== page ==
• 3. R e a l E s t a t e H o m e b u y e r I n t e r n e t S e a r c h B e h a v i o r ͉ 2 1 3mind’’ hypothesis: the location of a person’s gaze directly corresponds to the mostimmediate thought in a person’s mind. In usability testing and advertising, eyetracking is useful because it can be used to measure behavior that would bedifficult to obtain through other more overt measures (Karn, Ellis, and Juliano,2000). Due to their close relation to attentional mechanisms, saccades can provideinsight into cognitive processes such as picture comprehension, memory, mentalimagery, and decision making. Thus, eye movement research has historically beenof great interest in the fields of neuroscience and psychiatry, as well asergonomics, advertising, and industrial design.Eye tracking research that is most relevant to this study has been found in thefollowing areas: (1) reading print and online material, and (2) searching andscanning webpages. Eye tracking studies of reading behaviors have yieldedinteresting and useful findings about how people visually interact with documents.Much of the usability-related research in this area centers on how variations intextual and graphical presentation affect behavior (Brysbaert and Vitu, 1998).When readers encounter cognitively complex material, the rate at which they readslows considerably as shown by increases in eye fixation times and number ofregressions (backtracking) and decreases in saccade lengths (Liversedge, Paterson,and Pickering, 1998). Furthermore, variations in type sizes affect the normal rangeof eye fixation durations, saccade movements, and regressions (Tinker, 1963). Instudies of online reading, researchers have found that excessive use of color4decreased reading speeds by as much as 30% to 40% (Krull and Rubens, 1987),although more recent studies have seen an increase in retrieval times due toparticipants being more familiar with computers (Krull, Sundararajan, Sharp, andPotts, 2004). As with reading, eye tracking research has provided insight into howpeople scan and search for information online. This has been done in using twomethods: (1) in targeted-search studies, people are asked to identify specificinformation or perform a predefined task, and (2) in free-scan studies, people areasked to view a screen or series of screens without any predefined goal.In general, it has been found that people prefer text over graphics as entry pointsinto websites (Boaz, Cuneo, Kreps, and Watson, 2002). Also, eye movementsroughly followed the ‘‘Z’’ pattern of design. People’s eyes first travel to the upperleft corner (typically where the website identifying logo is placed), across thepage to the right corner, and then continue scanning the page in small ‘‘z’’ patternsprogressing down the page (Goldberg, Stimson, Lewenstein, Scott, andWichansky, 2002). Interestingly, scanning did not end at the bottom right corner,but instead continued up the right column of the page.In addition, small type encouraged focused reading behavior while large typepromoted light scanning. When scanning, people are looking for words or phrasesthat catch their attention. Images of at least 210 X 230 pixels received more eyetraffic than smaller images, and people frequently clicked on the 210 X 230 pixelimages. Interestingly, scanpath analysis revealed that users do not necessarilyfollow the same scanpath for every type of website. Instead, there appear to beuniversal scanpaths that people develop based on the function, genre, and designof a website (Josephson and Holmes, 2002). J R E R ͉ Vo l . 3 4 ͉ N o . 2 – 2 0 1 2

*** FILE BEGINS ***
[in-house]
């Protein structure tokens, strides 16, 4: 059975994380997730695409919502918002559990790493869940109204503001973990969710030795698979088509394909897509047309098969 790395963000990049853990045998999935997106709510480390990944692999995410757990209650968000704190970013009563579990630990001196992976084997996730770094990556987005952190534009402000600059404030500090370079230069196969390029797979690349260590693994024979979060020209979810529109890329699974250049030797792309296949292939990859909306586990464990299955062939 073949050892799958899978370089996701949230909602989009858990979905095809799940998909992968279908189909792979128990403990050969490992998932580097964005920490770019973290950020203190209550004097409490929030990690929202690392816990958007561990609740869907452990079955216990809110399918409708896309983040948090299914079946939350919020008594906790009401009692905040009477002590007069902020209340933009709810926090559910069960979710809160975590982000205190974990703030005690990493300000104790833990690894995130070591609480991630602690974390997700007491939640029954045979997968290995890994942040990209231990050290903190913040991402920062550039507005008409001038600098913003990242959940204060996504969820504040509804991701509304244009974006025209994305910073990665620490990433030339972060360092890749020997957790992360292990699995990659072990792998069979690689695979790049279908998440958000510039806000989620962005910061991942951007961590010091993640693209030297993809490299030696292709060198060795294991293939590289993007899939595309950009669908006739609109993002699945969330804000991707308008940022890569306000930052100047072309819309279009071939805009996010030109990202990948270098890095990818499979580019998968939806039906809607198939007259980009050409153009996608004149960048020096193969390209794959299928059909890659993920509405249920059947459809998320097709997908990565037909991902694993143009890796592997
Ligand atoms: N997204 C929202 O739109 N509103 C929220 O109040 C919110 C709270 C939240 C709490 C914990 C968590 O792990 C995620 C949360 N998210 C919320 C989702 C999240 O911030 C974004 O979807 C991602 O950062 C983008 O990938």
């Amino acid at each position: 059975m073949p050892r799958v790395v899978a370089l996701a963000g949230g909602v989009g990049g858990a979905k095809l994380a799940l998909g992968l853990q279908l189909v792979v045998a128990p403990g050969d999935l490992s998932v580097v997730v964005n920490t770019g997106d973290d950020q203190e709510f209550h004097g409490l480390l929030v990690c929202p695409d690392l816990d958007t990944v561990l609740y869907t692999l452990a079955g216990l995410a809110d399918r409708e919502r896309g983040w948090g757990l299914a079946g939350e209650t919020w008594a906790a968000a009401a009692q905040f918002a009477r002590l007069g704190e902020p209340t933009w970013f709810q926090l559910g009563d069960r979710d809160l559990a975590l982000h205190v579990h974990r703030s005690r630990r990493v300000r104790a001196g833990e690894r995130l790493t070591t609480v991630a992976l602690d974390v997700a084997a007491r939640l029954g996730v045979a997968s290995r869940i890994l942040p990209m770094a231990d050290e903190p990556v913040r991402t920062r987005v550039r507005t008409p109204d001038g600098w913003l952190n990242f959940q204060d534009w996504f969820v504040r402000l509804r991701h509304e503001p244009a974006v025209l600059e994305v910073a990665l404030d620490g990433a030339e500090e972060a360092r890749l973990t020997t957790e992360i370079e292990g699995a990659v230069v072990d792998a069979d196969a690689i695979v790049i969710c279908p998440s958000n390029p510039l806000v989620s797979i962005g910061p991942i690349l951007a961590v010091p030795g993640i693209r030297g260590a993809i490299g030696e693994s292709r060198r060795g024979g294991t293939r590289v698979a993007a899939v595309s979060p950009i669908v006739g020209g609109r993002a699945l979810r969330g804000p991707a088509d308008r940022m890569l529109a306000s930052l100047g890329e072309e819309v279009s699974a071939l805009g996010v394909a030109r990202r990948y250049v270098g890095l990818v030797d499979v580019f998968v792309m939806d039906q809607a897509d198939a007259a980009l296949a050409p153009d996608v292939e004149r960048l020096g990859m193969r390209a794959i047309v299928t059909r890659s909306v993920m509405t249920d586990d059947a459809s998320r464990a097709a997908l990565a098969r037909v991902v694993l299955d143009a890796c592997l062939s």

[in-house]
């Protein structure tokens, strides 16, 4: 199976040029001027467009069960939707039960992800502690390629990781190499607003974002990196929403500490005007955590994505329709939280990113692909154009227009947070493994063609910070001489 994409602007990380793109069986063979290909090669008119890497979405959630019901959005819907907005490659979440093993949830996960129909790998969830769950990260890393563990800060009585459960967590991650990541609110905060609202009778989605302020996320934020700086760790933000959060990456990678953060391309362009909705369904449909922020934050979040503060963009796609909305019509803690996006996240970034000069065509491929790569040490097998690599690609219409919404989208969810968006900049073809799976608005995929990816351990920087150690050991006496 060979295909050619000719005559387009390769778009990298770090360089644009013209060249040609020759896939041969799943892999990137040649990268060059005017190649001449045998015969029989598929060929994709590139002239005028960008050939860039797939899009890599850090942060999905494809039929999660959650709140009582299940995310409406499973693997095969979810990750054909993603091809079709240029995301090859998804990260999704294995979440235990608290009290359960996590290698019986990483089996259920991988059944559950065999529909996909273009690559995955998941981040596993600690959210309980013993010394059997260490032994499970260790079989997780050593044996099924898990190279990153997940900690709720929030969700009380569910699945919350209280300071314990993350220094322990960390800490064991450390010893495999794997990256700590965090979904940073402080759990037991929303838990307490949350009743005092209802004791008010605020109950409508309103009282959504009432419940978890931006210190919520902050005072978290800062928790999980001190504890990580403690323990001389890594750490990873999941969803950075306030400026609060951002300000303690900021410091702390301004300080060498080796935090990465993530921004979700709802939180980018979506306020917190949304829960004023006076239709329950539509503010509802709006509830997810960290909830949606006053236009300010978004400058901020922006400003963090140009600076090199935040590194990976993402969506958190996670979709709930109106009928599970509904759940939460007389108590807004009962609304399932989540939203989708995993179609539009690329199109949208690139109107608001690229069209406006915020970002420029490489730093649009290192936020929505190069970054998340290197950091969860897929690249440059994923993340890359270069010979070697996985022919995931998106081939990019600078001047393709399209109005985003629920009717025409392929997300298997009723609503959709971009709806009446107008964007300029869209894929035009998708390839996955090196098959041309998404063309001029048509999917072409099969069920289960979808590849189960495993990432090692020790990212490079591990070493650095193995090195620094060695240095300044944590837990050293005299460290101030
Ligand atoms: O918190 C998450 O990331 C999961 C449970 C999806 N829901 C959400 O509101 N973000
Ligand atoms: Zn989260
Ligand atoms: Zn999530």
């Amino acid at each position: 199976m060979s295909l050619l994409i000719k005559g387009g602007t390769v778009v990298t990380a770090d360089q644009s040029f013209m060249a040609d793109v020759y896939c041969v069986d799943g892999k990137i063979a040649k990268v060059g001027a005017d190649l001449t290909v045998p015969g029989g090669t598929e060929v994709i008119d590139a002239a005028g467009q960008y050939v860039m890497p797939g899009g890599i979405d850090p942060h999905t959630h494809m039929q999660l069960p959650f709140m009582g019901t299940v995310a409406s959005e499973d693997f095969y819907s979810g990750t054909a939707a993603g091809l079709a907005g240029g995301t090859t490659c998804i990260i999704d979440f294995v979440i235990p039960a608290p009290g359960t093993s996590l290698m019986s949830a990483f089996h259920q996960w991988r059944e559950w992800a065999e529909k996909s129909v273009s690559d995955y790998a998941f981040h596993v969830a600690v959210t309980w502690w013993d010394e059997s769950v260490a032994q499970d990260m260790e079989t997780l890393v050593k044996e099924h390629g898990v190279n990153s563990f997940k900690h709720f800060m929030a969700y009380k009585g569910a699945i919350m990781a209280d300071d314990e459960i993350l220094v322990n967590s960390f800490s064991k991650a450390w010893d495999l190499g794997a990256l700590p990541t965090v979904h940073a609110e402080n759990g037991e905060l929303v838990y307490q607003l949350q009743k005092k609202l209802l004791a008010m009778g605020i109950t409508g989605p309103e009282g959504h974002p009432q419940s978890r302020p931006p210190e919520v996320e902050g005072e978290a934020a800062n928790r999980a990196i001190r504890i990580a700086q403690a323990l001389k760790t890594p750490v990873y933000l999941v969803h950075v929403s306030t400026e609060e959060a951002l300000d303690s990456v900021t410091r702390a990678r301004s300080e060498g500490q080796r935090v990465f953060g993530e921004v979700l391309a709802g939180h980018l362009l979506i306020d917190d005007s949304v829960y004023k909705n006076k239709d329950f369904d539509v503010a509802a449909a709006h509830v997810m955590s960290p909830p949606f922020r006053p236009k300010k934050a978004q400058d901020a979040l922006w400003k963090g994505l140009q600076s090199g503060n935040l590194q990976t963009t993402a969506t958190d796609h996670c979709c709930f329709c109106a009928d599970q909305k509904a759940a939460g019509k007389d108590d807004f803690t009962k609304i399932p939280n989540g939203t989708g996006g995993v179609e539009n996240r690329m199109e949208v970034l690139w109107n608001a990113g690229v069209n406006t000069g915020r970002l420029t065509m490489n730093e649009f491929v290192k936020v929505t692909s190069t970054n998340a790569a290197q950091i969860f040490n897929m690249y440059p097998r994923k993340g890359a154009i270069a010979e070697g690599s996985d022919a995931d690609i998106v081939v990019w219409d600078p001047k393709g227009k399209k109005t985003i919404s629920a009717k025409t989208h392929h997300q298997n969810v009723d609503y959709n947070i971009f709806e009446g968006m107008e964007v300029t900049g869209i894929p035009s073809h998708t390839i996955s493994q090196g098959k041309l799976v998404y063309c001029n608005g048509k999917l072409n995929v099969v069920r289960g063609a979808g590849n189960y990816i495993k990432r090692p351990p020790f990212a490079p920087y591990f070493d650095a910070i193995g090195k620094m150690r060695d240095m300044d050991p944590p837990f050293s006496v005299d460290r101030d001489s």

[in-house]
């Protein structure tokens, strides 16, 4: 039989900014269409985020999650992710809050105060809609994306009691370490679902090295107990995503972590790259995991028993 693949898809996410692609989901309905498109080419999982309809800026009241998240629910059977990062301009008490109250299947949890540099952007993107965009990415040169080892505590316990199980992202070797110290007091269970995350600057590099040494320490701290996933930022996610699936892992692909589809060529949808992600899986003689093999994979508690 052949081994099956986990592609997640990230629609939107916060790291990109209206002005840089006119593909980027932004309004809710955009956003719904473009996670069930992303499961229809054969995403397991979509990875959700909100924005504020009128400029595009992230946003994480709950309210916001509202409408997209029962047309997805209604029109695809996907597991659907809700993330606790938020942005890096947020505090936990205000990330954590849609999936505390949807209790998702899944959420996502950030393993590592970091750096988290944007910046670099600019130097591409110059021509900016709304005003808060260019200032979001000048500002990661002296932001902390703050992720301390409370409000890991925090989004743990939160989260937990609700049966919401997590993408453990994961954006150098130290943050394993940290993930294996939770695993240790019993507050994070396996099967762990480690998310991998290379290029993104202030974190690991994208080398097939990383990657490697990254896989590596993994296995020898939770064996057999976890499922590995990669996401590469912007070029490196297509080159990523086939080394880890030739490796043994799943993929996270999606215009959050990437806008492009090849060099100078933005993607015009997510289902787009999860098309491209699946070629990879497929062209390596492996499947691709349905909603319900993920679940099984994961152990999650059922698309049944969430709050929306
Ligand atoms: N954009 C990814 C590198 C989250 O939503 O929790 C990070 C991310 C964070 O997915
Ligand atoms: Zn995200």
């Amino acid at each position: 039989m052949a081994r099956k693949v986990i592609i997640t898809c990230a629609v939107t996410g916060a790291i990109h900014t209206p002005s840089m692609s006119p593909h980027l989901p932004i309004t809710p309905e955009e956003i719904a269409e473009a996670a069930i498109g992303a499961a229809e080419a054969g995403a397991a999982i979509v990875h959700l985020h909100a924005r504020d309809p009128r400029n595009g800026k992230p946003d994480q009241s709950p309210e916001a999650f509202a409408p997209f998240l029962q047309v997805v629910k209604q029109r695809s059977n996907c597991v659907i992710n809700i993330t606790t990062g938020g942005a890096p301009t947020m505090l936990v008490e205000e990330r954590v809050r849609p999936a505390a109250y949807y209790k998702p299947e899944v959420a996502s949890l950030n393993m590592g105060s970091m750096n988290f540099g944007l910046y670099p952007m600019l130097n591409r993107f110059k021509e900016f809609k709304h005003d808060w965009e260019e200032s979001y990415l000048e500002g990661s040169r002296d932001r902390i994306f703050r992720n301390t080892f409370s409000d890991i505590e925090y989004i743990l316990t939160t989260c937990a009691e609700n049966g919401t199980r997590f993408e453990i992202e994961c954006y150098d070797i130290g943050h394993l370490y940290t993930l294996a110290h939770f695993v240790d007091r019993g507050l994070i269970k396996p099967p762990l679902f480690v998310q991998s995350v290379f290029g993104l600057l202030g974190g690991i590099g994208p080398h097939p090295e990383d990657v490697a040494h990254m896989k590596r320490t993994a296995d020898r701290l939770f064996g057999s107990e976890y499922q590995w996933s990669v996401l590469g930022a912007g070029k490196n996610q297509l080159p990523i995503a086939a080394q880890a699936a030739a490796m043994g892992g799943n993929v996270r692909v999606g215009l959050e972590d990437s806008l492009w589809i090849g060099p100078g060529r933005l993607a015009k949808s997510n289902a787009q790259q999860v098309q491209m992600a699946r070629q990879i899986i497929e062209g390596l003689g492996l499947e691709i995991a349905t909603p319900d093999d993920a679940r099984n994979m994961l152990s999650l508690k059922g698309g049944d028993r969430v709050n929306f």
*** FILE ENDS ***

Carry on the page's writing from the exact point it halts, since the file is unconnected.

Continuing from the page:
• 4. 2 1 4 ͉ S e i l e r, M a d h a v a n , a n d L i e c h t y͉ Data and Design To understand how homebuyers search for homes on the Internet, it is necessary to perform tests on actual homebuyers. Twenty5 currently searching or recent (within the last three months) homebuyers from the local area who are in the market for a home in the price range of $285,000–$350,000 were invited to participate in this study.6 Twenty-five university students serve as the control group.7 These 45 individuals were shown 10 homes, each containing 6 photographs. The result is a cross-sectional dataset containing 450 (45 people ϫ 10 homes) completed home tours and a total analysis of 2,700 (450 ϫ 6) photos.8 To our knowledge, this constitutes the largest sample collected in a study using an ocular tracking methodology. Participants were seated in front of a computer equipped with a 17-inch CRT monitor (optimal for ocular tracking due to its refresh rate). Below the monitor was a desk-mounted, unobtrusive ocular tracking hardware/software (Eyelink 1000) device.9 When using the device, the participant positions his chin on a padded shelf with his forehead resting against a padded frame.10 Once calibrated for that particular participant, a PC-based remote camera then records all eye movements. The task involves participants taking 10 different home tours on what effectively is the Internet.11 The website intentionally reflects the appearance of those currently in existence. Specifically, the opening page has three primary components. The first is an enlarged curb appeal photograph that listing agents hope will catch the eye of the viewer. Underneath this large photo are five thumbnail pictures of the remaining rooms in the home. The second section is located in the upper right-hand portion of the page and includes property statistics such as square footage, number of bedroom/bathrooms, and so forth. The third and final section of the opening page shares real estate agent remarks, which is an opportunity for the agent to help sell the property. Exhibit 1 shows the layout of the website. Once the opening page is viewed, the participant can search the six component pictures of the home (curb appeal, main living area, kitchen, master bedroom, master bathroom, and view/backyard). The participant is allowed an unlimited time to view each picture and may move forward in the search at any time simply by clicking a button. After the six photos of the first home are shown, a series of short questions is asked, which allow for the measurement of the user’s ratings. The data were analyzed via content analysis, a technique described later in this paper. After answering the questions, the second home is shown, followed by a few questions about that home, and so forth. After five homes have been viewed, the participant is allowed to take a short break and then continue to complete the second half of the tours. At the end of the visual portion of the experiment, the participant is asked to share basic demographic data (such as gender, age, marital status, ethnicity, income, etc.). For validity of design, these general survey questions were alternated between the beginning and the end of the visual portion of the experiment (to prevent such